Genetic Treatment of Human Deafness Through Mouse Ear

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Scientific researchers in St. Louis at Washington University School of Medicine had come to a conclusion the genes needed to develop the inner part of the mouse’s ear are suitable to cure human deafness. FGF20, the gene detected for curing human deafness, remain placed in a part of genome that might have links with even healthy families that have symptoms of hereditary deafness.

“When we inactivated FGF20 in mice, we saw they were alive and healthy,” says senior author David M. Ornitz, MD, PhD, the Alumni Endowed Professor of Developmental Biology. “But then we figured out that they had absolutely no ability to hear.”

The reports published in Biological news journals revealed that the disabled genes in the inner ear of mice disconnected several sensitive hair cells that are used to intensify the sound. Most of these outer hair cells, used to transmit the sound to its brain, were not present in the mice having disconnected FGF20 genes, though other hair cells in the inner ear remained unchanged.


“This is the first evidence that inner and outer hair cells develop independently of one another,” says first author Sung-Ho Huh, PhD, postdoctoral research associate. “This is important because most age-related and noise-induced hearing loss is due to the loss of outer hair cells.”

In this way, Huh and Ornitz concluded that the mammals that are deprived from restoring hearing facility need to reproduce the outer hair cells for restoring the hearing system must have FGF20 genes to produce signals of sound.  According to scientists all the vertebra including birds, except mammals, can reproduce outer hair cells to restore their hearing power and they found it interesting to study about this difference.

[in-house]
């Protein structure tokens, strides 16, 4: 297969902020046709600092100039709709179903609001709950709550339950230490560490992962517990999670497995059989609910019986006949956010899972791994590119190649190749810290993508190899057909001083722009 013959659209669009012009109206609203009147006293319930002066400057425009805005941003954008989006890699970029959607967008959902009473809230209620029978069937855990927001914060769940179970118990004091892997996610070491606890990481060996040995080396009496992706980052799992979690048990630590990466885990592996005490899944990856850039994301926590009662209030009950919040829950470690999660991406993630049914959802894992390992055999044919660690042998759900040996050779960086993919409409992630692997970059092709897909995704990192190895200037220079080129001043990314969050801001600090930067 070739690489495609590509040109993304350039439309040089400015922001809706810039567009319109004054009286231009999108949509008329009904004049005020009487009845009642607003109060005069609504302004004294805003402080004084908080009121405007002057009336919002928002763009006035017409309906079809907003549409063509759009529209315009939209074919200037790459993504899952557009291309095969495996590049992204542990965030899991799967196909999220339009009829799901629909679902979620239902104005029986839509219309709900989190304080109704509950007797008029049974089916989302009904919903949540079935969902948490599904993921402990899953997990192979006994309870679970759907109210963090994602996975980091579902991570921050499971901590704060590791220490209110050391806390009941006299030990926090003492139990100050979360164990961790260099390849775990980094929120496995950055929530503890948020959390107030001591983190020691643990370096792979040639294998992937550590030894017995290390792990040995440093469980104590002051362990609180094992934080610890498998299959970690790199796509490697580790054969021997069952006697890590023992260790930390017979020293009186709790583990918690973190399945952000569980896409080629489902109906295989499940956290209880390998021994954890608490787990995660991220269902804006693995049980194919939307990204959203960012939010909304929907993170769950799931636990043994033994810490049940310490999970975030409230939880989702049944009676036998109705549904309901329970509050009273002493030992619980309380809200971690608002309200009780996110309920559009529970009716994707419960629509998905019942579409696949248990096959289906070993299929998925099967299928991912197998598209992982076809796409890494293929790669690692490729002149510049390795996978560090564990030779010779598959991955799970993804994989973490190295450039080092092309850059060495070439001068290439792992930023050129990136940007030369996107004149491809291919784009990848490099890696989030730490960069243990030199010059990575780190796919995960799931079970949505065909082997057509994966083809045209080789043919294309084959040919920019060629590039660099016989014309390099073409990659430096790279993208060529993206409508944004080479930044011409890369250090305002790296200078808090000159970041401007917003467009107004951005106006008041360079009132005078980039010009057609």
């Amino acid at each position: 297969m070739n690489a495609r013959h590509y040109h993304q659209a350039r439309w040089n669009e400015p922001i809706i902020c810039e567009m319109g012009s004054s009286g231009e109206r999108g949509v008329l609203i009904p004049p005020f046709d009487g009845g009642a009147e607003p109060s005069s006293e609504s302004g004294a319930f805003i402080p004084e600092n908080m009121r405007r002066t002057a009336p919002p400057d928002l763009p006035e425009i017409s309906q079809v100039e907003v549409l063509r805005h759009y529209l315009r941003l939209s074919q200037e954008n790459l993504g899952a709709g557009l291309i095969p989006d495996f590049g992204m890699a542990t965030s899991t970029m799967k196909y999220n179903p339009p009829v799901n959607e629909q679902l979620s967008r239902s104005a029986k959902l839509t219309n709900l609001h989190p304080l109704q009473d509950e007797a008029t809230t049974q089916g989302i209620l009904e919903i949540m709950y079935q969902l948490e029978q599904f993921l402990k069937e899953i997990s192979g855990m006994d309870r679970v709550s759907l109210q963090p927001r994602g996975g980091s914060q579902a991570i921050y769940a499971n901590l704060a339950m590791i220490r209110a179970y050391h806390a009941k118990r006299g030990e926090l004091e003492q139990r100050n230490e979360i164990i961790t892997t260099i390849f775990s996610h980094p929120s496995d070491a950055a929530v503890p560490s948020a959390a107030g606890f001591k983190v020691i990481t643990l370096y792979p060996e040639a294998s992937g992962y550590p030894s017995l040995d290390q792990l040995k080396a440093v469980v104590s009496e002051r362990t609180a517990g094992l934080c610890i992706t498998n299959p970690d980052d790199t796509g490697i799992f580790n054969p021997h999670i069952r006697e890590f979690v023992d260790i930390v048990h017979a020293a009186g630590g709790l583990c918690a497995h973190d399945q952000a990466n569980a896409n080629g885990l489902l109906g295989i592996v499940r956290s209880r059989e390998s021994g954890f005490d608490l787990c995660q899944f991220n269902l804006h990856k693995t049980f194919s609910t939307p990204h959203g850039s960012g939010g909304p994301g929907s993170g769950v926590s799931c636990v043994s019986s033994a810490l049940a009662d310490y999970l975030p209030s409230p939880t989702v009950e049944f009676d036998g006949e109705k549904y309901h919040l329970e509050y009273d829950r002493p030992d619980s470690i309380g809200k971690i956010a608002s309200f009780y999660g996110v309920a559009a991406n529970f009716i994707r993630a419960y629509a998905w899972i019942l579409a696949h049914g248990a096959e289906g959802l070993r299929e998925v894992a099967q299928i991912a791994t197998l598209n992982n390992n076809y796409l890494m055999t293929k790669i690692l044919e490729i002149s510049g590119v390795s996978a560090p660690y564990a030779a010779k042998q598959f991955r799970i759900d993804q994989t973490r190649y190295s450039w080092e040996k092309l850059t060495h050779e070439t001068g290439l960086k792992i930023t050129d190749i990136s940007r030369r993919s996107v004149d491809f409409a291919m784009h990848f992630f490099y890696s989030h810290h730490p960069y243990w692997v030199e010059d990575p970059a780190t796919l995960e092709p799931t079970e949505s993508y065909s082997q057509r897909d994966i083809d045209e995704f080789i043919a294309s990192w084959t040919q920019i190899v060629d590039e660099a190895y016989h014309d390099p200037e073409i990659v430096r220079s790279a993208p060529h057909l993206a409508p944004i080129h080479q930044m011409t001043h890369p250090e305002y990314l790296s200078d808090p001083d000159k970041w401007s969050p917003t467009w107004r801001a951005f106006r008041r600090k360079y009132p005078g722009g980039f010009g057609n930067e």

Only one member of Protein family called fibroblast is needed to match with the requirements of FGF20, though proteins are extensively used for development of embryos, maintaining tissues and healing the wounds. The scientists detected that the signals from FGF20 should be produced in a normal inner ear by the 14th day of the development of embryo otherwise it is underdeveloped if the signaling is late.

“In mice, the precursor cells that can become outer hair cells must be exposed to the FGF20 protein at an early stage,” Ornitz says. “After embryonic day 14, it doesn’t matter if they see the protein. It’s too late for them to become outer hair cells.”

Thus, it is proved through scientific researches that FGF20, found in mice, play vitally in removing human deafness as they necessarily come in contact to outer hair cells to reproduce sound properly.




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